none … barren—(2Pe 1:8). He who is begotten of God begets instrumentally other sons of God.Thy teeth are like a flock, numerous, and placed in due order, of sheep; which is here fitly supplied out of Song of Solomon 6:6, where it is expressed.
Even shorn; smooth and even, as also clean and white, whereas unshorn sheep retain much filth in their wool, even after their washing.
Every one bear twins; which seems to note the two rows of teeth, like twins, one directly answering to the other; which is a great part of the beauty or comeliness belonging to the teeth. Nor let any wonder to hear of sheep bearing. twins; for that there were many such in the Eastern countries is apparent, not only from Holy Scripture, but also from the express testimony of Aristotle, and other ancient writers.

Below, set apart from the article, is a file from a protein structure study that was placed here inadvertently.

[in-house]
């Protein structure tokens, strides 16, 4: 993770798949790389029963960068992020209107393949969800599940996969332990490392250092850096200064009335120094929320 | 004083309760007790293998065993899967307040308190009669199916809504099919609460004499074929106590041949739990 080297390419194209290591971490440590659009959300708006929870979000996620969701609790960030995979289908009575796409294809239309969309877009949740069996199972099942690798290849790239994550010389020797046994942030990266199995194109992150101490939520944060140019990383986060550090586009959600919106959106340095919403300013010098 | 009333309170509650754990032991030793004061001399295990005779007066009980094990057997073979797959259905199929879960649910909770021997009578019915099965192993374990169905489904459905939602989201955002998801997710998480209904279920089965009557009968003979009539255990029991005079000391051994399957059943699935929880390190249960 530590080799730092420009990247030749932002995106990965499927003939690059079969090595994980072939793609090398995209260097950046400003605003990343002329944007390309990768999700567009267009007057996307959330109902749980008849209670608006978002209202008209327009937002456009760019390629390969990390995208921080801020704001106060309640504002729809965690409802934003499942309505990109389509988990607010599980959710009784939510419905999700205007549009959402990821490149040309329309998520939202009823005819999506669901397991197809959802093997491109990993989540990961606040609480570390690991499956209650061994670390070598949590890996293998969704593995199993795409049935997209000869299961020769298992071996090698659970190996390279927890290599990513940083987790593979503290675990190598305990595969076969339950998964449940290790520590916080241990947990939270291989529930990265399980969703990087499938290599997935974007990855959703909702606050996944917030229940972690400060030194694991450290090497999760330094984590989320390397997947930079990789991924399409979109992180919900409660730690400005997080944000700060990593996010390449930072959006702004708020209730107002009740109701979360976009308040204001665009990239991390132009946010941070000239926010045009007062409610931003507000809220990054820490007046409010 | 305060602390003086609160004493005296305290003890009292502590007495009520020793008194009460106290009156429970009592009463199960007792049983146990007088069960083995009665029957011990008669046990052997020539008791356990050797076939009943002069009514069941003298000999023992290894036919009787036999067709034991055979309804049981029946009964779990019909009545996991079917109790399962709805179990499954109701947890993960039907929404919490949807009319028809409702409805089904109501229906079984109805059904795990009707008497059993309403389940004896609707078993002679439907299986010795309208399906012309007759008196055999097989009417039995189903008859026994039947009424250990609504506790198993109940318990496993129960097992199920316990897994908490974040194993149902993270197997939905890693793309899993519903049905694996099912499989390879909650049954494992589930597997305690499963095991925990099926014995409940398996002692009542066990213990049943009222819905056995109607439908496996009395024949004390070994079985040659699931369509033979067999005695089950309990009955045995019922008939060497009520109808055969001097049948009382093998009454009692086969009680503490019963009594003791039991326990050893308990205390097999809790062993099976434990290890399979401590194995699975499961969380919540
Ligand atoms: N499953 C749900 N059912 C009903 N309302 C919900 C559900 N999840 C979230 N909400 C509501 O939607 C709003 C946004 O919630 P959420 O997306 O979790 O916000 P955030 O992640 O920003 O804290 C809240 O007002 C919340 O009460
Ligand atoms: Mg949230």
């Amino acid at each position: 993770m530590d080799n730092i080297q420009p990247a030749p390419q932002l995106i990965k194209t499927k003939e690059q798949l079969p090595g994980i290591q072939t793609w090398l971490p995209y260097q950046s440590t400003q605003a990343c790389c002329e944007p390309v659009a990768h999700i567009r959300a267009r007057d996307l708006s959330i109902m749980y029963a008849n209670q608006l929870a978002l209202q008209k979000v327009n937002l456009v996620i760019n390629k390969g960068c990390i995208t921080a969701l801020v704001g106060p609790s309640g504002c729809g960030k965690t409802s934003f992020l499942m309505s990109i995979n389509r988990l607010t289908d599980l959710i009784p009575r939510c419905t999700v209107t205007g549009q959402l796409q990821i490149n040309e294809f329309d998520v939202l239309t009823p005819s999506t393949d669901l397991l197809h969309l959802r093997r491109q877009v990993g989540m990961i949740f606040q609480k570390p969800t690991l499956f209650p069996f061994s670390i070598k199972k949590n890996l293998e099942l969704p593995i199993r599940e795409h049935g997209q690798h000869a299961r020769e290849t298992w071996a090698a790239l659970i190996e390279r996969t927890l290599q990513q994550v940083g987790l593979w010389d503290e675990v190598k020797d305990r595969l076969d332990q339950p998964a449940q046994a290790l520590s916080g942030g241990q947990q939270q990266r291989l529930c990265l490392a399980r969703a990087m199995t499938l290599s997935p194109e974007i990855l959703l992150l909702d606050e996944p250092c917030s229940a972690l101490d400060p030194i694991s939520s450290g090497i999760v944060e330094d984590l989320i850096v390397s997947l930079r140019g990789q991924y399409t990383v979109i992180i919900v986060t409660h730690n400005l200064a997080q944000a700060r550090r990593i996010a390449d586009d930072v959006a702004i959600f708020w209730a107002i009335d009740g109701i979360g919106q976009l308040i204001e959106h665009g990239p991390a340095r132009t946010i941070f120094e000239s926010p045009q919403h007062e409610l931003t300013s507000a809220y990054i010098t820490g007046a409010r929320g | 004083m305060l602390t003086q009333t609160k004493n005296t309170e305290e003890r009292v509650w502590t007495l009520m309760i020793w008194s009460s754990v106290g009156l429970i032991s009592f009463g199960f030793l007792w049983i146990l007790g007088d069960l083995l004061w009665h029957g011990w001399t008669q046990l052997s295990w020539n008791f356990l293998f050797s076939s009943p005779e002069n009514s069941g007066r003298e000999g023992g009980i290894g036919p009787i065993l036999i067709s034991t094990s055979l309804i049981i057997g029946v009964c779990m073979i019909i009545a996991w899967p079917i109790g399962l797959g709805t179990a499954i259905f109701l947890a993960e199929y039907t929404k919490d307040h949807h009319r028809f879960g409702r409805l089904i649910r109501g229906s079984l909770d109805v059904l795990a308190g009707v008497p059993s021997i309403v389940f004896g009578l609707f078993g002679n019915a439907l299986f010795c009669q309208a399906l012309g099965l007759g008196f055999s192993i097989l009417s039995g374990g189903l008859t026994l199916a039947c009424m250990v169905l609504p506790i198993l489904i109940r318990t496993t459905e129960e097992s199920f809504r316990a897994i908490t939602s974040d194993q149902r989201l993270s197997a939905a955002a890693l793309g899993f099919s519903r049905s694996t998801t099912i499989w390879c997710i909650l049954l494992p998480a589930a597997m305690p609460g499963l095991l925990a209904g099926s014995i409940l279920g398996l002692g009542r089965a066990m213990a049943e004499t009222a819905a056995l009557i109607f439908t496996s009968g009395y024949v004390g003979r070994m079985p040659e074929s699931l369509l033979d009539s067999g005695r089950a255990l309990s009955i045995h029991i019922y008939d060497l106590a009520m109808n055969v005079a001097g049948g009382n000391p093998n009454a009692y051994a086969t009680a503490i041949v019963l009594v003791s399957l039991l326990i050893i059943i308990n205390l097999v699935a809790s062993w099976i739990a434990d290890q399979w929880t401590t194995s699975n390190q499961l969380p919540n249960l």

None is barren among them; not one tooth is lacking. By the teeth some understand the teachers, which may be compared to teeth, because they prepare, and as it were chew, spiritual food for the people, and to such teeth as are here described for their great number and excellent order, and for that purity and fruitfulness which is required of them. Others understand some gracious qualification or action of the faithful, either their faith, which is compared to eating, John 6:41, &c., and elsewhere; which also purifies the heart and life, and produceth good works in abundance; or their meditation or study of God, and of his word, whereby, like the clean beasts under the law, they chew the cud; which also much promotes their purity and fertility. But, as I said on the first verse, there is no need of a distinct application of every particular, as it is in parables, where many things are added for decency, which belong not to the main scope, and therefore are neglected in the interpretation of them. The scope of this place is only to set forth the church’s perfection and beauty by the resemblance of a beautiful woman, and one part of beauty consists in the colour and order of the teeth.